While ministry outreach and evangelism may look different across the Mennonite Brethren family, it begins with establishing relationships. For two California MB churches, sports have provided ways to get to know local families and point them to Jesus.
Wrestling for relationships
Shafter MB has used wrestling as an outreach for ministry the past nine years.
Senior pastor Pat Coyle wrestled collegiately at Biola University and has served in coaching roles at various levels off and on since 1983. He currently works with Shafter Spartan Wrestling Club, a local club for children in kindergarten through sixth grade. Coyle says it has been his dream to use the sport in ministry. For him, that begins with relationships.
“How do we cultivate relationships with non-Christians?” he asks. “How do we plant truth in their lives and then pray for a harvest? That all comes down to relationship, so you find ways to connect with them over common interests, and for me, it’s been sports for many, many years.”
Thanks to the addition of a fellowship hall in 2005, Shafter MB has a gym that provides space for outreach. Since 2009, the church has hosted a summer wrestling camp for incoming first through sixth graders. Average attendance is 25 to 30 but has been as high as 50.
Campers “come and hear”
Camp includes deliberate Bible teaching and is what Coyle calls a “come and hear” event, where people hear God’s Word and learn about Jesus. The church sends information about its children’s ministries home with kids.
“I tell people it’s kind of like a wrestling vacation Bible school,” Coyle says. “We have daily lessons and at the end of the week, a little exhibition match.”
Two years ago, Coyle and head club wrestling coach Eli Espericueta, who also attends Shafter MB, decided to host a wrestling tournament at church.
Hosted the Saturday before Thanksgiving, the takedown tournament is in round robin format and is ideal for beginning wrestlers. Ten to 15 church volunteers help with the event in addition to club parents. An average of 56 children have attended.
“Wrestling is a big sport around here, so to be able to fill a niche for a fun tournament for beginner kids that’s fairly quick on a Saturday morning seems to work real well,” Coyle says. “We’ve had a good response, so we’re hoping to do it for many, many years.”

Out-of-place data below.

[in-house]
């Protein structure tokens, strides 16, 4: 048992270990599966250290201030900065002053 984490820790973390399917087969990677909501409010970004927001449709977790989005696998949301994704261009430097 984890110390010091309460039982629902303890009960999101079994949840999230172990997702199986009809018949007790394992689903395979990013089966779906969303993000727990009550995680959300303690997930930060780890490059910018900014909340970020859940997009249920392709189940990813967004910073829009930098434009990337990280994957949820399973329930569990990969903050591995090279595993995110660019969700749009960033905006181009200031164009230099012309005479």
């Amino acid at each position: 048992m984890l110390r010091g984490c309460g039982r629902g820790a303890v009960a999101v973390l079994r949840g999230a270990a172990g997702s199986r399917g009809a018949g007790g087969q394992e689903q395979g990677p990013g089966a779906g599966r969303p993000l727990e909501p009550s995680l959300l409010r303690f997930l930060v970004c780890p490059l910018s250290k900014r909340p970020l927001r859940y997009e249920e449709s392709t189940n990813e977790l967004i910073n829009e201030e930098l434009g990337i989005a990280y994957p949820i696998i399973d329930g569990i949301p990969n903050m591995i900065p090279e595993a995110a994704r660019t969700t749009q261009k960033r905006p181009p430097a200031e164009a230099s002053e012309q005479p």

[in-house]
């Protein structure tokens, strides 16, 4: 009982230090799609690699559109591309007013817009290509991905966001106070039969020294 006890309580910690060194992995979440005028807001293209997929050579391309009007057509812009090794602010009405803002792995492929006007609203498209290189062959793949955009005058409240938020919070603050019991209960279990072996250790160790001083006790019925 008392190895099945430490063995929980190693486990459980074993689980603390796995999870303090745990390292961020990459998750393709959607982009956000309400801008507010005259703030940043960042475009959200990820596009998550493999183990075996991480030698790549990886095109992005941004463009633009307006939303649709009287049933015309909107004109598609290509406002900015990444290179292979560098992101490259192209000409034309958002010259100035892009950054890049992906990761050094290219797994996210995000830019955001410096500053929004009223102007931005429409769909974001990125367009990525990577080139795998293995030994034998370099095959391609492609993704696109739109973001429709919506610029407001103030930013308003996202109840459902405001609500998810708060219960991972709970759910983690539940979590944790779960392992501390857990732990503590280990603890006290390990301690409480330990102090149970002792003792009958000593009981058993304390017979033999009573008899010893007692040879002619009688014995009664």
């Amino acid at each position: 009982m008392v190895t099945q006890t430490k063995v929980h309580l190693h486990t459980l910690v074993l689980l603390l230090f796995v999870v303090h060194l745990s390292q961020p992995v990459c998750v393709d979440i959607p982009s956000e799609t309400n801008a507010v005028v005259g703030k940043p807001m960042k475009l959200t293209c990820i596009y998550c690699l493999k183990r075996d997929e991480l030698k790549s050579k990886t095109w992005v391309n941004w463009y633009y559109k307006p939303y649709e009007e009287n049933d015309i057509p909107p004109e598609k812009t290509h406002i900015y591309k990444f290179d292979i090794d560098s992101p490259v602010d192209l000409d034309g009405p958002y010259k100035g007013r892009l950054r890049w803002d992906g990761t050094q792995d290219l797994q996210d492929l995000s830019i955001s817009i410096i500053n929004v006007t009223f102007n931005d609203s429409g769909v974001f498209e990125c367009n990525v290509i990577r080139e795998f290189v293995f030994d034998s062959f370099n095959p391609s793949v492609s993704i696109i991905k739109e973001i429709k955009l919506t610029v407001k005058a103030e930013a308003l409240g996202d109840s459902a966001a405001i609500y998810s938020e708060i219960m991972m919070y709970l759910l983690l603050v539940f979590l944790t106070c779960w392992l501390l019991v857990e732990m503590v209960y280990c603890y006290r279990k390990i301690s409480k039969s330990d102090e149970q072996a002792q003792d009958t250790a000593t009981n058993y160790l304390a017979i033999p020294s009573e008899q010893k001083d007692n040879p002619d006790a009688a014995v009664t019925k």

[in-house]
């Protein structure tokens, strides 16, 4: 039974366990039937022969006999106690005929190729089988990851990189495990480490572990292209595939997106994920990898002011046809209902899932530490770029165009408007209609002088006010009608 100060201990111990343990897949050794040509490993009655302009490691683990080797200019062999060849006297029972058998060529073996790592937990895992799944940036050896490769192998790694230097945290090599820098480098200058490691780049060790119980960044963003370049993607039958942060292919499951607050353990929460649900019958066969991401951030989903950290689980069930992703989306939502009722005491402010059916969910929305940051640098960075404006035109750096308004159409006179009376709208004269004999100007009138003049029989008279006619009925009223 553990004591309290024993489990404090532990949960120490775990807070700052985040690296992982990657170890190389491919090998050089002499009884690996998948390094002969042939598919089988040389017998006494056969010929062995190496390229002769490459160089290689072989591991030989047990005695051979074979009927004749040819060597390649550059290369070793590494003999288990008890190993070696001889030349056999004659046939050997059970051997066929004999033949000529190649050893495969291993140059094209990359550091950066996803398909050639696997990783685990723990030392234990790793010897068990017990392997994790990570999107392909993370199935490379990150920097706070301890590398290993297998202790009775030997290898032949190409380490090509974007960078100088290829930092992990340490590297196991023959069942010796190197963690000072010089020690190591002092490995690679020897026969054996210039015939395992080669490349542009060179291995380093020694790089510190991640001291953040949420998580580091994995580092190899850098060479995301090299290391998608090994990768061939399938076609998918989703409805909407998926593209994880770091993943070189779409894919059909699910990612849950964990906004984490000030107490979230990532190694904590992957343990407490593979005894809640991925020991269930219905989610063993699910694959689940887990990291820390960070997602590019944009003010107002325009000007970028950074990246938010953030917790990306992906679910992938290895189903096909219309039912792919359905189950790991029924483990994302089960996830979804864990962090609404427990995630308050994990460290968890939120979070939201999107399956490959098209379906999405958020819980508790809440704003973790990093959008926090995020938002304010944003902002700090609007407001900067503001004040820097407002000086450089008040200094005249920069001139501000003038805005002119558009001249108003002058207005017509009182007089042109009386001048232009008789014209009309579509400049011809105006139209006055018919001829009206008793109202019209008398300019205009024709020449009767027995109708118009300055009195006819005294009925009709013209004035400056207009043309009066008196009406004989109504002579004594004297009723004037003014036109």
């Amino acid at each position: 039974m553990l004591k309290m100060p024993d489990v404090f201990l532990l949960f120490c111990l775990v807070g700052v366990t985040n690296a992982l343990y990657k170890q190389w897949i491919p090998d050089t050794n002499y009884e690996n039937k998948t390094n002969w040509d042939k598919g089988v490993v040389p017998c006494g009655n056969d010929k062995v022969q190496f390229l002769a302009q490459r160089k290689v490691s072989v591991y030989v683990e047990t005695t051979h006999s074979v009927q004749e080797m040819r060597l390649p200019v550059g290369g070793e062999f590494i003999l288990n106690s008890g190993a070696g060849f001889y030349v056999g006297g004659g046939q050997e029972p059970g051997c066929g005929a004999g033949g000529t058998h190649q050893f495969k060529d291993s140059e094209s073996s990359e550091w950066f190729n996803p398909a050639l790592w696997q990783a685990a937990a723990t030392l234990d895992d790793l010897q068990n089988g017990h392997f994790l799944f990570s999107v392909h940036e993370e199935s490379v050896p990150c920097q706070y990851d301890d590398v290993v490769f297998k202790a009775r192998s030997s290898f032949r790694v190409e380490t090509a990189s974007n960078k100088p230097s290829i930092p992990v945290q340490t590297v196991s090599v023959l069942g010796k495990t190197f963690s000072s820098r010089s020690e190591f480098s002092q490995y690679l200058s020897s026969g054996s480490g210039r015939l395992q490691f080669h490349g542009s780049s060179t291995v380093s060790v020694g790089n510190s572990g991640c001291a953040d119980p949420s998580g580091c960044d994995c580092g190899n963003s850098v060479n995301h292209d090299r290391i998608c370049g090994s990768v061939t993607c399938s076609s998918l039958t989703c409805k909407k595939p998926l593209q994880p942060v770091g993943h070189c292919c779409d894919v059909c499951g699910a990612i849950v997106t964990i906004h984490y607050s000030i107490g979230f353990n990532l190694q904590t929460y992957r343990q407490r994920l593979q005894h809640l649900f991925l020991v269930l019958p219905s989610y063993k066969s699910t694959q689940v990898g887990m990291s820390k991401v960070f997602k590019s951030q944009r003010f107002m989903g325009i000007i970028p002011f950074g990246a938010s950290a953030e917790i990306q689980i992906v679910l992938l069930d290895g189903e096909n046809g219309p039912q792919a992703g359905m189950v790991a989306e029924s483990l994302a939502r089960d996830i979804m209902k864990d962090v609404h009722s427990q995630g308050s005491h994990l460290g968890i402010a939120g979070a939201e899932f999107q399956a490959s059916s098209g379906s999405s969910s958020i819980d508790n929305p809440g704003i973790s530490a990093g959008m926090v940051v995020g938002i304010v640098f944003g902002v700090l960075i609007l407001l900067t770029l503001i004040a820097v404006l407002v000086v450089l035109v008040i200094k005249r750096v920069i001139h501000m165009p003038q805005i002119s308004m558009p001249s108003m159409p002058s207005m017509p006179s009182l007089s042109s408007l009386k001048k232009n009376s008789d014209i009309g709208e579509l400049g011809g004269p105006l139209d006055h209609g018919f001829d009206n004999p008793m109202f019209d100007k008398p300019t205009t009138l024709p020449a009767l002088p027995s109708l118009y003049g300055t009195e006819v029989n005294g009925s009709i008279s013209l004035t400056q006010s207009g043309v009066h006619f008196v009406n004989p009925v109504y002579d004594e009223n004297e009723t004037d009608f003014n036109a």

The church puts Fellowship of Christian Athletes Bibles geared specifically for wrestlers on a table in the entryway, and Coyle says they’ve given out about 50 in two years.
Families “come and see”
The tournament is what Coyle calls a “come and see” event, where people can come to church and see what Christians do. For Coyle, it’s just another way to cultivate relationships.
“When it comes to evangelism and reaching people for the gospel, to me it always travels through relationships,” he says. “So how do you reach out to non-Christian people? You have to get to know them, and the only way to get to know them is figure out a way to spend some time with them.
“As a pastor, I have encouraged our congregation, ‘When you think about outreach, let’s not make this hard. Think about the things you enjoy and how (God) might want to use that.’”
Dinuba basketball camp builds on needs, interests
One of the things Brian Smith, of Dinuba MB Church, enjoys is basketball and that interest prompted Smith to put together a team of 20 adult and youth volunteers to host DMBC Basketball Camp Jan. 2-4, 2018.
“As one of the elders of our church, I have been encouraging our elder team and new ministry teams to use the needs and interests of our community to reach out and connect with the people of our area,” Smith says.
“Since I have triplet 12-year-old children who play sports in our city recreation league, I knew that kids would need to be developing their basketball skills at this time; the season was beginning the first week of January,” Smith says. “Since I have loved basketball since a young age and played in high school, this idea fit me like a glove.”
An average of 56 children in first through sixth grade attended camp from 9-11:30 a.m. each day. After stretching exercises and warm-ups, campers rotated between four, 15-minute stations, each focusing on a specific drill: shooting, passing, ballhandling and defense.
Each morning concluded with a motivational chat related to the camp’s theme of “Press On,” based on Phil. 3:14. Topics included persevering in life by focusing on Jesus, making wise decisions and trusting God, and choosing Jesus as one’s goal and prize.
Establishing connections, sharing Jesus
The purpose of the event, Smith says, was about more than developing basketball skills. It was intended to build connections with families and share the gospel.
“I believe the key is finding that sport, or any interest for that matter, that resides in the community, and then linking it with the skills, gifts and resources within the church body,” Smith says. “Timing for me was an important key as well. When a need arises within the community, that is the right time for the church to move into action.”
The event was well-received, Smith says, with opportunities to converse with parents who stayed to watch their children play. At the end of camp, seven children made first-time decisions to follow Jesus. The church is following up with phone calls, an invitation to church and a gift of a new Bible.
Smith says Dinuba MB plans to host the basketball camp again next year and hopes it becomes an annual event.